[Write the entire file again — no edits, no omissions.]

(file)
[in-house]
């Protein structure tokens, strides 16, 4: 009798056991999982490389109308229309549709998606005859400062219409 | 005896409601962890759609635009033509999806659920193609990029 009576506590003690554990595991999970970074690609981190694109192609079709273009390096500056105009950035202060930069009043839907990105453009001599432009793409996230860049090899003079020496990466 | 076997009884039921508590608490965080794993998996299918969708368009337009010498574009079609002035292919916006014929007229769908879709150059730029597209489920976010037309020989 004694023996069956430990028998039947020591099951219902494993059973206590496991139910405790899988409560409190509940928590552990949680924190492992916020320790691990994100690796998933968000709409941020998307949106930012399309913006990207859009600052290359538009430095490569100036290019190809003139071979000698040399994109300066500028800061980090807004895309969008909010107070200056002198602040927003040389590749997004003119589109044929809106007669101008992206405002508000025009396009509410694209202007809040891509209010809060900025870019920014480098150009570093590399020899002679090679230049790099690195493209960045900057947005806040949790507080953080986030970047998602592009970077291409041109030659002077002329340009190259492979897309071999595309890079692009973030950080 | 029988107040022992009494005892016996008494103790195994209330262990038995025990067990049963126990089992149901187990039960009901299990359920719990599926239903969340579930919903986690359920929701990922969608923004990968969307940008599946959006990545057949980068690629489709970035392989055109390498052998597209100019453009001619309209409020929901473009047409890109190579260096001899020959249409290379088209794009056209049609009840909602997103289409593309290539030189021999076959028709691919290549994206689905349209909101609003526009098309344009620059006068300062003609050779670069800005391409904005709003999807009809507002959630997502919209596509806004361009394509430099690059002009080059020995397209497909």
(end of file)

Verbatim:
[in-house]
């Protein structure tokens, strides 16, 4: 009798056991999982490389109308229309549709998606005859400062219409 | 005896409601962890759609635009033509999806659920193609990029 009576506590003690554990595991999970970074690609981190694109192609079709273009390096500056105009950035202060930069009043839907990105453009001599432009793409996230860049090899003079020496990466 | 076997009884039921508590608490965080794993998996299918969708368009337009010498574009079609002035292919916006014929007229769908879709150059730029597209489920976010037309020989 004694023996069956430990028998039947020591099951219902494993059973206590496991139910405790899988409560409190509940928590552990949680924190492992916020320790691990994100690796998933968000709409941020998307949106930012399309913006990207859009600052290359538009430095490569100036290019190809003139071979000698040399994109300066500028800061980090807004895309969008909010107070200056002198602040927003040389590749997004003119589109044929809106007669101008992206405002508000025009396009509410694209202007809040891509209010809060900025870019920014480098150009570093590399020899002679090679230049790099690195493209960045900057947005806040949790507080953080986030970047998602592009970077291409041109030659002077002329340009190259492979897309071999595309890079692009973030950080 | 029988107040022992009494005892016996008494103790195994209330262990038995025990067990049963126990089992149901187990039960009901299990359920719990599926239903969340579930919903986690359920929701990922969608923004990968969307940008599946959006990545057949980068690629489709970035392989055109390498052998597209100019453009001619309209409020929901473009047409890109190579260096001899020959249409290379088209794009056209049609009840909602997103289409593309290539030189021999076959028709691919290549994206689905349209909101609003526009098309344009620059006068300062003609050779670069800005391409904005709003999807009809507002959630997502919209596509806004361009394509430099690059002009080059020995397209497909």